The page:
In the business of healthcare, money is necessary to facilitate the exchange of high-quality goods and services – and administration's goal is to make more of it while minimizing spending. Though your entire team may be mindful of profitability, there are a few individuals within your business whose responsibility dictates they care a bit more than typical about cash flow. These key stakeholders not only sit on the board of directors and make major strategic decisions, but they also put money into the facility and want to maximize their investments, which is why they expect you to present them with information that keeps them tuned into the center's revenue cycle health.
To understand exactly who these people are and what motivates them, you first need to know a little about what makes them unique. Let's break down three types of outpatient centers and the key stakeholders invested in each one.
1) Freestanding Physician/Provider-Owned Facility
In this scenario, the key stakeholders are the providers themselves, often physicians in an ambulatory surgery center (ASC) or physical therapists in a rehabilitation clinic. They're also likely to be board members with a vested financial stake in the center because they put their own money on the line to create it. As an investor, they're 100 percent engaged in how money is coming in and going out. However, as they are also providers, they're responsible for the care and procedures performed in the center, so maintaining their personal and professional reputation is important.
2) Center/Clinic Run by a Management Company
The management company may have financial ownership of the center with a voting seat on the board. Regardless of ownership – full, partial or none – they're highly concerned with revenue cycle management because their job is to maximize profitability. As with a provider-owned facility, they also want to promote the highest level of care, as they rely on meeting quality outcomes for reimbursement, and because a good reputation is important to attract referrals and keep patients.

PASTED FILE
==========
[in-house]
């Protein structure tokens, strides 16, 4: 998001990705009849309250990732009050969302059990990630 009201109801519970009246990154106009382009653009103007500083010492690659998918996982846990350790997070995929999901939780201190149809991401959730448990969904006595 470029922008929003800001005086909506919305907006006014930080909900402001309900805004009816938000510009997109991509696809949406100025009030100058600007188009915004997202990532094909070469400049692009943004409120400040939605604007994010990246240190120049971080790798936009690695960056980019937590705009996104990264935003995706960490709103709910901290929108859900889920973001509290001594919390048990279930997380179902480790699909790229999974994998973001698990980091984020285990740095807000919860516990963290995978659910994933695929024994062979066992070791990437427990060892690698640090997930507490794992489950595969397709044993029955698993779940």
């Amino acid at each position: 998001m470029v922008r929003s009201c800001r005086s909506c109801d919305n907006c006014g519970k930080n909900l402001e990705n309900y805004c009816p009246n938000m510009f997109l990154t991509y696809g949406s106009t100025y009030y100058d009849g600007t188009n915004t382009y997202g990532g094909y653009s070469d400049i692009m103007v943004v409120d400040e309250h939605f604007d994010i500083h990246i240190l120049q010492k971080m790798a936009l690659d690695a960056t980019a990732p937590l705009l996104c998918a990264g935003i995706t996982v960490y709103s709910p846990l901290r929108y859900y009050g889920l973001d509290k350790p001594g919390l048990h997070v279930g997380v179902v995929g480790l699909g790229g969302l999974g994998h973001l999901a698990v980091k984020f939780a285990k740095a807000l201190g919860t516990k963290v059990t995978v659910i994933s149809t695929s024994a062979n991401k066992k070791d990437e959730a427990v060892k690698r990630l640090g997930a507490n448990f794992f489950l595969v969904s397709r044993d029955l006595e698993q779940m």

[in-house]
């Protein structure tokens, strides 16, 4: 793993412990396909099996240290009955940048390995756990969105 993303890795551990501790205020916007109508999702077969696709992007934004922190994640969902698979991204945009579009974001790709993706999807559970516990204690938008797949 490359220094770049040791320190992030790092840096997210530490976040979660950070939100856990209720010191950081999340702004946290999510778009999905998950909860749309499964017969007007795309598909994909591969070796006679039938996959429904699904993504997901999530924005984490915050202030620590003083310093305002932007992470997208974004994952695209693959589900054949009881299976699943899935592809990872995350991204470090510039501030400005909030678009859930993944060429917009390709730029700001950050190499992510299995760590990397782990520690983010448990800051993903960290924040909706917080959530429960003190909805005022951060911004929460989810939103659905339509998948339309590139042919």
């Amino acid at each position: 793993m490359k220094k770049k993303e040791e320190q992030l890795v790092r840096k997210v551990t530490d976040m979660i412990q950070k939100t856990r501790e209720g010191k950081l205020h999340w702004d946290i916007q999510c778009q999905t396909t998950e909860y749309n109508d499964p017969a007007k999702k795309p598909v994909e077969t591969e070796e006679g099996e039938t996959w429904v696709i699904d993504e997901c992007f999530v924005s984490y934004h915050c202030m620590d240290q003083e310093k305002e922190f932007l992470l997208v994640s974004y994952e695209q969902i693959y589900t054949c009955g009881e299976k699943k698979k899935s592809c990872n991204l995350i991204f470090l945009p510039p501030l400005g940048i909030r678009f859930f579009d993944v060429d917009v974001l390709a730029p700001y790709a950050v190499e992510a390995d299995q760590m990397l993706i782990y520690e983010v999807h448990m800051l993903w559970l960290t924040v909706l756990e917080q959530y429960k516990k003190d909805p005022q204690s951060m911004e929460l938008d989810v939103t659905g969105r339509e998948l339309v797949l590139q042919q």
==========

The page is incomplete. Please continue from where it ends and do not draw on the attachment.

3) Joint Venture with a Hospital
In this case, which you'll find more often with an ASC, there will be a third entity seated on the board: the hospital representative. That person serves as the eyes, ears and voice of the hospital and acts to represent the hospital's financial interest. So though they may not be personally invested, the money still matters, and they need to see that a partnership is giving them a competitive and financial advantage through things like market expansion and operating efficiency.
How do you approach these stakeholders?
With each type of facility, the stakeholder effect on revenue cycle management directly relates to the amount of their ownership or their voting rights. Regardless of whoever is on the board of directors, they want to know that you have effective processes in place for a healthy revenue cycle while also providing the highest level of care. Managers need to be able to prove this through consistently tracking agreed upon Key Performance Indicators (KPIs), demonstrating good record keeping and reporting transparency. Here are a few tips to do that:
- Proactively keep stakeholders abreast of all monetary information – good or bad. Hiding a bad situation only creates distrust.
- Understand the numbers. Any investor will be concerned with the financial side of the business, so being able to "talk the talk" with them is key.
- Focus on patient engagement and satisfaction. As we move to value-based reimbursement, your reputation for quality care and outcomes will depend on it.
Remember that open communication is key no matter the level of stakeholder investment. As the industry shifts to a value-based model, the exchange of clinical, financial and operational information will be critical to discuss revenue cycle goals and collaboratively develop strategies to achieve them.
How do you present revenue cycle information to your key stakeholders?